Hacker Who Helped Feds Gets No More Prison Time
A computer hacker who helped the government disrupt hundreds of cyberattacks on Congress, NASA and other sensitive targets and cripple the hacktivist crew known as Anonymous will serve no more time in prison after being sentenced Tuesday to time served.
U.S. District Judge Loretta Preska credited Hector Xavier Monsegur's "extraordinary cooperation" as she announced the sentence in Manhattan.
Afterward, a relieved Monsegur hugged prosecutors who had urged leniency.
He had spent seven months behind bars but has been free while awaiting sentencing.
Working around the clock with FBI agents at his side, Monsegur "provided, in real time, information about then-ongoing computer hacks and vulnerabilities in significant computer systems," prosecutors wrote. The FBI estimates he helped detect at least 300 separate hacks, preventing millions of dollars in losses.
He was arrested and pleaded guilty in 2011.
Monsegur first began hacking in a Manhattan apartment in the early 2000s, according to court papers. His aim then was to steal credit card information, then sell it or use it to pay his own bills.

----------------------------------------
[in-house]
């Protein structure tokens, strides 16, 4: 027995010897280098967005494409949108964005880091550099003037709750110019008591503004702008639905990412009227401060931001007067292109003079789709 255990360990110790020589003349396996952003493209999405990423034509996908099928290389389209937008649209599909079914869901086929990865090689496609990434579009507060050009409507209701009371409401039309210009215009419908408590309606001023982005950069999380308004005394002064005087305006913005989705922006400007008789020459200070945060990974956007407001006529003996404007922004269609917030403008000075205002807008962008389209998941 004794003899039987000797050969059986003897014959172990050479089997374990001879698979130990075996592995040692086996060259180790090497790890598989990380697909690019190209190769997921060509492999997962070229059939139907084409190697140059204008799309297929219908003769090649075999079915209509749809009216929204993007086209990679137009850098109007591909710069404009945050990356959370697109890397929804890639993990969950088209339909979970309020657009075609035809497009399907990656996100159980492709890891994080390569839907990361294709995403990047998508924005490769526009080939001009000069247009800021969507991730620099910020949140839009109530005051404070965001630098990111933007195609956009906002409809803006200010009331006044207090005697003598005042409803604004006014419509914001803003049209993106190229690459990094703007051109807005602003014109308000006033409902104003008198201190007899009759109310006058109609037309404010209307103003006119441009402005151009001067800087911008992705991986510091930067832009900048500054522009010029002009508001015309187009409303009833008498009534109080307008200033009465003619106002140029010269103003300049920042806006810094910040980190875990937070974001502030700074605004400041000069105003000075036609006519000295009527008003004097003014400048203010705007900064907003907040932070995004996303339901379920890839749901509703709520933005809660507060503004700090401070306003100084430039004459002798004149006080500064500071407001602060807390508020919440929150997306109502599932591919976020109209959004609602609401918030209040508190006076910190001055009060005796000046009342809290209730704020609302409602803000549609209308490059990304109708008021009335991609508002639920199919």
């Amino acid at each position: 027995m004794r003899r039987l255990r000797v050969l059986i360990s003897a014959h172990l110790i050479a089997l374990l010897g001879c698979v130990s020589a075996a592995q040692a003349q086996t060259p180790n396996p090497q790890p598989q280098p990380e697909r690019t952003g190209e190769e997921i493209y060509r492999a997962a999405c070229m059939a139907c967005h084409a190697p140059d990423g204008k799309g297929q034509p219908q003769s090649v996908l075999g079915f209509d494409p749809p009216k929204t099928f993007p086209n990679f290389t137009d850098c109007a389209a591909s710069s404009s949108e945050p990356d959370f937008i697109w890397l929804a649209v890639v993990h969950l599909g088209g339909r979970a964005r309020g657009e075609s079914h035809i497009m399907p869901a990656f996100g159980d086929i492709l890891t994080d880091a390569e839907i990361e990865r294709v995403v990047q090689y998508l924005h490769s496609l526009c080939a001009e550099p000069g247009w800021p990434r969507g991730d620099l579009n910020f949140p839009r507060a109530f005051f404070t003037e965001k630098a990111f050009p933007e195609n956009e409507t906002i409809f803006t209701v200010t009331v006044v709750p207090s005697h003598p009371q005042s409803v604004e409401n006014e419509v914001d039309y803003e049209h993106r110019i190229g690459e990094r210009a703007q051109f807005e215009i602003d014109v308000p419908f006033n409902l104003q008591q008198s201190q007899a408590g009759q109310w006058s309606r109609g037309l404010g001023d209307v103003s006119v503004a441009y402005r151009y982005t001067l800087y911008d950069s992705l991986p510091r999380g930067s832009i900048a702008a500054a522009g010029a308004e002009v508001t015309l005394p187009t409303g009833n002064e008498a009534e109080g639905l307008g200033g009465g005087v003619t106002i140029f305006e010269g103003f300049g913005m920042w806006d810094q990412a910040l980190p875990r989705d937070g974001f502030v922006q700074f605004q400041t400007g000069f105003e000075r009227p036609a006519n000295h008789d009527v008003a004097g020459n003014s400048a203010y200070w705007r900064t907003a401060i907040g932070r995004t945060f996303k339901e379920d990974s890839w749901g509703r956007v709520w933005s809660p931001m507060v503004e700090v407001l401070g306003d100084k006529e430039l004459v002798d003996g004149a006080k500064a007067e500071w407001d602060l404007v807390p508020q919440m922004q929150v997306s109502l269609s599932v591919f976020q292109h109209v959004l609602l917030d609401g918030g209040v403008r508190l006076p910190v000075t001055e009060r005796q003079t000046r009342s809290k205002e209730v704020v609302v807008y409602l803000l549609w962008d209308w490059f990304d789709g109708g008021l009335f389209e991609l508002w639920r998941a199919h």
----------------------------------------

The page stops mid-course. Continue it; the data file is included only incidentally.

In a 2011 interview with an online magazine, Monsegur said he decided to join forces with Anonymous because he was upset over the arrest of WikiLeaks founder Julian Assange.
Starting in early 2011 and using the alias Sabu, Monsegur led an Anonymous splinter group called Lulz Security, or LulzSec, which hacked the computer systems of Fox television, Nintendo, PayPal and other businesses, stole private information and bragged about its exploits online.
The group was loosely affiliated with Jeremy Hammond, the FBI's most wanted cybercriminal, whose stated objective was to cause mayhem with the attacks, prosecutors said.
When FBI agents showed up at Monsegur's home in the summer of 2011, he immediately agreed to cooperate, giving the FBI a tutorial on the inner workings and participants of LulzSec and Anonymous, prosecutors said.
Under their direction, he "convinced LulzSec members to provide him digital evidence of the hacking activities" and "asked seemingly innocuous questions that ... could be used to pinpoint their exact locations and identities," court papers said.